The business unit's revenue increased to USD 1.06 billion up from USD 1.03 million in the same period 2015. The greater volumes mainly came from APM Terminal's acquisition of Spanish Grup Maritim TCB back in March of 2016, which added eight new terminals to the company's portfolio.
The net result came to USD 112 million compared to USD 161 million last year.
The purchase of Grup Maritim TCB may have helped the unit's revenue, but the transaction also entailed problems for APM Terminals, as Maersk is now indirectly involved in a bribery case via the port unit, concerning the port in Guatemala that was included in the transaction.
A few weeks after APM Terminals announced the deal at the beginning of March, Guatemala's public prosecutor launched a bribery case against figures including Spain's perhaps highest ranking businessman, Ángel Perez Maura, and the then-CEO of the terminal in Guatemala, TCQ. The allegation is that the sale of TCQ to Spanish TCB in 2012 involved a bribe of USD 24 million.
APM Terminals paid an additional USD 43.2 million to the Guatemalan government because of the case, as Shipping has previously reported.
The drilling company, according to the group, is enjoying reasonable coverage due to contracts that were entered a while back under much better market conditions. But Maersk Drilling still had to watch revenue and the result go downhill this quarter, and market prospects do not look good for the drilling segment, the group notes.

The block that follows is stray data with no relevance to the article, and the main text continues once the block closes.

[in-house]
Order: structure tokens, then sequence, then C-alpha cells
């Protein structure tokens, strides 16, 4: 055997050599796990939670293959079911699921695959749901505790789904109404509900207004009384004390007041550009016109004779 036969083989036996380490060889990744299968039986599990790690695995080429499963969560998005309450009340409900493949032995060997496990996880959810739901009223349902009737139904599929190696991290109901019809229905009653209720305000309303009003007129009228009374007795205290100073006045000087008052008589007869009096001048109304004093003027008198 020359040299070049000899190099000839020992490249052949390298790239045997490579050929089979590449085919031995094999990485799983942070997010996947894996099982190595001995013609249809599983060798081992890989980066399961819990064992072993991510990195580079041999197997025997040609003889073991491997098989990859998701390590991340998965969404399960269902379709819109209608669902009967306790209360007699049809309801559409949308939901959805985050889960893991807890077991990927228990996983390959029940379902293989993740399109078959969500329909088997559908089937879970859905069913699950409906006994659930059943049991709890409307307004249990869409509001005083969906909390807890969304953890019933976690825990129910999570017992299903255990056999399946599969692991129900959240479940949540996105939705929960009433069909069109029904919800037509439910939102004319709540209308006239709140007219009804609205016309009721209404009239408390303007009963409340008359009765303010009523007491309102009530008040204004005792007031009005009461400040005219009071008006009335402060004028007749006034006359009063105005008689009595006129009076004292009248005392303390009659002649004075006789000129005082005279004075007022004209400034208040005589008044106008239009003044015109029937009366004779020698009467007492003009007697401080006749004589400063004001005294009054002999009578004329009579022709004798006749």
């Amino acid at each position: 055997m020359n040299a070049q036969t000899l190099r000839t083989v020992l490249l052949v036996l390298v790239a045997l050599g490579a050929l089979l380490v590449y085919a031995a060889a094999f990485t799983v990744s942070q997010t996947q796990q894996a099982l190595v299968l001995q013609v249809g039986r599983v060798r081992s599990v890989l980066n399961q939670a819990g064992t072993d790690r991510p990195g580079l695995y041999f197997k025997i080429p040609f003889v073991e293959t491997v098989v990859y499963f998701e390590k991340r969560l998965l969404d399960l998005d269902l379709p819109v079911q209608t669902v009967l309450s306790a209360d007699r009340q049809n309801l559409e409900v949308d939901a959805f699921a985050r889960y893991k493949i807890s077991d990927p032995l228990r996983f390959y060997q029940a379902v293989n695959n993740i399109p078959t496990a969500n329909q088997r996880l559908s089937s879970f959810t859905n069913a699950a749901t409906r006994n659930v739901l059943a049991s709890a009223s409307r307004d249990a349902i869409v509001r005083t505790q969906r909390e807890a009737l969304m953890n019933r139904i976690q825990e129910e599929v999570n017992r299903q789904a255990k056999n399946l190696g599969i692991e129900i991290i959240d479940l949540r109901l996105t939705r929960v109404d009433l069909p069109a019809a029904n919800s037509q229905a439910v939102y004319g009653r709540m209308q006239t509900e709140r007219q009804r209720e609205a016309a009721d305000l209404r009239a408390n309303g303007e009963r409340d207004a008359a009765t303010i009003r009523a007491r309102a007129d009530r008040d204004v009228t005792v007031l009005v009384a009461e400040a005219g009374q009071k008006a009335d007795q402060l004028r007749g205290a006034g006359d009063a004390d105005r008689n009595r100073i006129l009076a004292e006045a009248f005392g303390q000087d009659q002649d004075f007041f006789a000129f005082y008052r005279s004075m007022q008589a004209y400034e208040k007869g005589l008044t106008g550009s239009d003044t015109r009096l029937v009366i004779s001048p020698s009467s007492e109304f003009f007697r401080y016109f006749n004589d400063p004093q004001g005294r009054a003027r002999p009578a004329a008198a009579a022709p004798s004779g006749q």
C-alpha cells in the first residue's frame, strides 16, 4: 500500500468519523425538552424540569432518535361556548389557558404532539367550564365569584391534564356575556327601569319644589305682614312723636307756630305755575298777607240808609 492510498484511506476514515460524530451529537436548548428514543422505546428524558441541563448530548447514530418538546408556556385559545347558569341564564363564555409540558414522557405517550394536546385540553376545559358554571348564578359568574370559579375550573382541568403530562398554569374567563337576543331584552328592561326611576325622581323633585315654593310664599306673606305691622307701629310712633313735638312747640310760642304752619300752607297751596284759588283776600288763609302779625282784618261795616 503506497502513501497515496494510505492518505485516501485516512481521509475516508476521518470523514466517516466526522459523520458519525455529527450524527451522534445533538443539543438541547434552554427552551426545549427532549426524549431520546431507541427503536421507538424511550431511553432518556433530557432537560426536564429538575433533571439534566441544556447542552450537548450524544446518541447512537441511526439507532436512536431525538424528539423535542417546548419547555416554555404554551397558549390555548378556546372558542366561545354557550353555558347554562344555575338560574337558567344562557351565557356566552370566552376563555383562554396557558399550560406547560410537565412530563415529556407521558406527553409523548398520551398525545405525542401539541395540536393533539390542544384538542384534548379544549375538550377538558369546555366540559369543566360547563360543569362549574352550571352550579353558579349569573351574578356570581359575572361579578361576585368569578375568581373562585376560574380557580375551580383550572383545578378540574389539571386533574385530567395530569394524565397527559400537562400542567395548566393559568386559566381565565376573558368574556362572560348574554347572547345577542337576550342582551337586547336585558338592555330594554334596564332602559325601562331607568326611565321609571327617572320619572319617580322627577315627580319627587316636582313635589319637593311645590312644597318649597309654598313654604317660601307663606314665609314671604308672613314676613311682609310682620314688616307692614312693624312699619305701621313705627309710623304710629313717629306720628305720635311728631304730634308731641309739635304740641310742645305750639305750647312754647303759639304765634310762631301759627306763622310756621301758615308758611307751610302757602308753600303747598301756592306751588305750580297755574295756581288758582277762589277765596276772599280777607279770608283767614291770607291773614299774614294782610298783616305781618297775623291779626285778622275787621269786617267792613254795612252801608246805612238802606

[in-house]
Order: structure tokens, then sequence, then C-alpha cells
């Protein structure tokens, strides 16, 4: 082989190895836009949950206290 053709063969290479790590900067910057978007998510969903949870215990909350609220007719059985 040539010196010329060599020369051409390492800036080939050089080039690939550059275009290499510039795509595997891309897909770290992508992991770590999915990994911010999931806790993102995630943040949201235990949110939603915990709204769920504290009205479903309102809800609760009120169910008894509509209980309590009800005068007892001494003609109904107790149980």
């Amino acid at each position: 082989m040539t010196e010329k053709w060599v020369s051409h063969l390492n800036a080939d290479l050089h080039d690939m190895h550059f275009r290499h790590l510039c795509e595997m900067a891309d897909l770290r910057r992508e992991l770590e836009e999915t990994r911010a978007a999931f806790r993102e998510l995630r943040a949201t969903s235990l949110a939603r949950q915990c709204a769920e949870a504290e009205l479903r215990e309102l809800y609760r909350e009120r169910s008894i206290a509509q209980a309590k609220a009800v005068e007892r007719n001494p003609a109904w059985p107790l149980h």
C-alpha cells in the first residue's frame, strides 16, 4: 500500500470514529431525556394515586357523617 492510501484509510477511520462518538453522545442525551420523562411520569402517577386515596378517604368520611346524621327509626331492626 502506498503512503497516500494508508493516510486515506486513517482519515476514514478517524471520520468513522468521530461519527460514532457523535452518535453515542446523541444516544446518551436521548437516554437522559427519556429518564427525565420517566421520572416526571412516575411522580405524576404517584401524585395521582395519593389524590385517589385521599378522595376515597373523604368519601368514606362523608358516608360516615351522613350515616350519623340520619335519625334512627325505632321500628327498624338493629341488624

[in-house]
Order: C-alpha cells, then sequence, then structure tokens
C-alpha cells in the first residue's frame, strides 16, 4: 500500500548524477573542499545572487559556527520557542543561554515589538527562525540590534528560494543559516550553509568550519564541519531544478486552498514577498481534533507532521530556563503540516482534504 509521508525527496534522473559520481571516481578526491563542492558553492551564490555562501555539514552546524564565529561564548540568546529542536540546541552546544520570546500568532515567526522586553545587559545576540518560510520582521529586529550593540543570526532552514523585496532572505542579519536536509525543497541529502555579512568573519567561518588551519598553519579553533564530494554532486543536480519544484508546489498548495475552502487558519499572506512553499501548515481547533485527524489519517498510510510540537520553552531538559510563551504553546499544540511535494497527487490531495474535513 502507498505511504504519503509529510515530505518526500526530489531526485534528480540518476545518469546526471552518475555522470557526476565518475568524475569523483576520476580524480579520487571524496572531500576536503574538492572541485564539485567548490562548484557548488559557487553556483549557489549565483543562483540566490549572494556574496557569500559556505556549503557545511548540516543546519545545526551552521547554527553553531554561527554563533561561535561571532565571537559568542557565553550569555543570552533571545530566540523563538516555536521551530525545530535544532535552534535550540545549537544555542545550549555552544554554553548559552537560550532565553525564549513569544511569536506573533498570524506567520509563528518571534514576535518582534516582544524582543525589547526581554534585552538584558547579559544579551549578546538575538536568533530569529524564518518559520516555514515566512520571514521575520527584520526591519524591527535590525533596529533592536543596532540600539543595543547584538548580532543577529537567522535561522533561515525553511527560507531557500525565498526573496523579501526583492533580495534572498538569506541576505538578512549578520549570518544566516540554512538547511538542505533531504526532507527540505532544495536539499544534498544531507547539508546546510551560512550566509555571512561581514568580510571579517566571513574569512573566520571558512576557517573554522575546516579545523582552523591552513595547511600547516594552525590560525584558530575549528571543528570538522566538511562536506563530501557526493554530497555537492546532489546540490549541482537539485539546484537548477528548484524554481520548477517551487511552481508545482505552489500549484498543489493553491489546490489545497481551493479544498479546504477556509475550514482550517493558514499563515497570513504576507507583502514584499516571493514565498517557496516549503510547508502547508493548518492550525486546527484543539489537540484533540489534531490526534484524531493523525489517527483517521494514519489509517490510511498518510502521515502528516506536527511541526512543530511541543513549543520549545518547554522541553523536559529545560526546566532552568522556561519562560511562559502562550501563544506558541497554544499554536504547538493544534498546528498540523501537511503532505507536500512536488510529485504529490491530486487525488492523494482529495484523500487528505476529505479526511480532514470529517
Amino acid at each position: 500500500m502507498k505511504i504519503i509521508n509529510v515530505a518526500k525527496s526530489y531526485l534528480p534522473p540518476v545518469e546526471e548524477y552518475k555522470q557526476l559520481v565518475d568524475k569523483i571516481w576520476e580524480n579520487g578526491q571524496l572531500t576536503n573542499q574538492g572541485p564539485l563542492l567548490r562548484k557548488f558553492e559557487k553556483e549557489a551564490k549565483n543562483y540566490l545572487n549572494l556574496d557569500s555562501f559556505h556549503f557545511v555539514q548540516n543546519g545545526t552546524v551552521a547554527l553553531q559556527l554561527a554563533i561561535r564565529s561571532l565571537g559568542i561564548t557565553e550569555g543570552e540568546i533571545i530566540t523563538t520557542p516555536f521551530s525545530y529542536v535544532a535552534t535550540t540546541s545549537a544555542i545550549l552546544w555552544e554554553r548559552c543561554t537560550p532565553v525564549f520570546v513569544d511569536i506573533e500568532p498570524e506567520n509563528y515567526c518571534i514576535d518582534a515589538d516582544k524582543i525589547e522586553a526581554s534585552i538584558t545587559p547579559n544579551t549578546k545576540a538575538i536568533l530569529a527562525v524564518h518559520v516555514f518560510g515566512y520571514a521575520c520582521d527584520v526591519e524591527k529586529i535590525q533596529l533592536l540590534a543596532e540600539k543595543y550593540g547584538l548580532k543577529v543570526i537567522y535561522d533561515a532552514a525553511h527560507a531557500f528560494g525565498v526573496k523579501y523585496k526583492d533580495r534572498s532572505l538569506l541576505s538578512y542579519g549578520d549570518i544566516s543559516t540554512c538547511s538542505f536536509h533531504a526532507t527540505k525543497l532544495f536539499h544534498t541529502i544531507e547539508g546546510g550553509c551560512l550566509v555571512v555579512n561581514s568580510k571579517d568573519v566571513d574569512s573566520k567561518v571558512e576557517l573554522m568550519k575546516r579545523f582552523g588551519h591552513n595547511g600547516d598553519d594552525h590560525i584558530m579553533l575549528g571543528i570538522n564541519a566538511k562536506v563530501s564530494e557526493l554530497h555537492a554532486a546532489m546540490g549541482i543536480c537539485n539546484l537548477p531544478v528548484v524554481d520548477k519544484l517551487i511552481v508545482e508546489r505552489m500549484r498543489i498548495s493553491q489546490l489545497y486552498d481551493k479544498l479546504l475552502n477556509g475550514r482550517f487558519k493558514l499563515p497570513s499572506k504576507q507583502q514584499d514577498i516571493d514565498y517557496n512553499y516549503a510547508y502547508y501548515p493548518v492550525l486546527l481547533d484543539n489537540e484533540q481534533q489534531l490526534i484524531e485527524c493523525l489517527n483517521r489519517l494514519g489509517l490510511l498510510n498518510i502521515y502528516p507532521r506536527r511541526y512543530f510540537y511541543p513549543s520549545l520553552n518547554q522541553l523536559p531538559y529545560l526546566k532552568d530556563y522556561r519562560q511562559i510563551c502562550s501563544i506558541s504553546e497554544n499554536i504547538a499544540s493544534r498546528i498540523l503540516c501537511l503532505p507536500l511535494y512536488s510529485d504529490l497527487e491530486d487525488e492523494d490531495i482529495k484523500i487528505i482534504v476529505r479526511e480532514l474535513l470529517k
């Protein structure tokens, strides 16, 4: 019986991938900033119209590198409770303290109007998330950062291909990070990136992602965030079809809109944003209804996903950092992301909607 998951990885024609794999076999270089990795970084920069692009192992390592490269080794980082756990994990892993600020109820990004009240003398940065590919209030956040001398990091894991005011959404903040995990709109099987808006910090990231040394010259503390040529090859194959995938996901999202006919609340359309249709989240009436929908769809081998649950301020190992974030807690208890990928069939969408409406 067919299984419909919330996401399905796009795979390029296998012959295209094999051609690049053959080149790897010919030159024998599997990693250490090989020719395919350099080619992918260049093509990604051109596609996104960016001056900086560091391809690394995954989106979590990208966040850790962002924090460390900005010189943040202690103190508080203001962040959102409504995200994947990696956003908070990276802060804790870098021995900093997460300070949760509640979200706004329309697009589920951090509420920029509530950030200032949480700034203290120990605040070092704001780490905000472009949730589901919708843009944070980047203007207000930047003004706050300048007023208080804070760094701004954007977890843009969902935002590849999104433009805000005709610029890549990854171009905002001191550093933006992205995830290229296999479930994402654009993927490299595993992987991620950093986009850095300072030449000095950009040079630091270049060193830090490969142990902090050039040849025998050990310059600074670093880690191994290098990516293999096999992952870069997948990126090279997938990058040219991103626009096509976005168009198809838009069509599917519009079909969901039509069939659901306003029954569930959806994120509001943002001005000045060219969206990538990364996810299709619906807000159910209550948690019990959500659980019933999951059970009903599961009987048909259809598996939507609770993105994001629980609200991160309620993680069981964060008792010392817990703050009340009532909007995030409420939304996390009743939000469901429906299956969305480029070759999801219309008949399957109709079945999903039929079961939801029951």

The net result dropped to USD 164 million in the quarter down from USD 218 million in the second quarter 2015, while revenue came to USD 566 million compared to USD 624 million in the same period 2015.
APM Shipping Services
The group's fifth and newest business division, APM Shipping Services, which counts the companies Maersk Tankers, Maersk Supply Service, Svitzer, and Damco, booked a negative result with a combined loss of USD 44 million compared to the positive result last year of USD 138 million.
The negative development is largely due to the offshore carrier Maersk Supply Service, which with an impairment of USD 97 million exited the quarter with a loss of USD 106 million.
Maersk Tankers earned USD 28 million in the quarter, which is a decline from USD 35 million in the same period 2015. This lower result is mainly attributable to the weaker tanker rates.
Towage company Svitzer booked revenue at the same level as last year, USD 131 million compared to USD 132 million, while the result suffered a small setback to USD 24 million down from USD 30 million last year.
Damco, the group's transport and logistics company, which struggled with deficits for years, maintained a bottom line in the black with a net result of USD 10 million, up from USD 7 million in 2015. The comprehensive measures in savings and efficiency are still paying off, the group notes.
The declining freight volumes did, however, drag down revenue at Damco, down to USD 619 million from USD 655 million last year.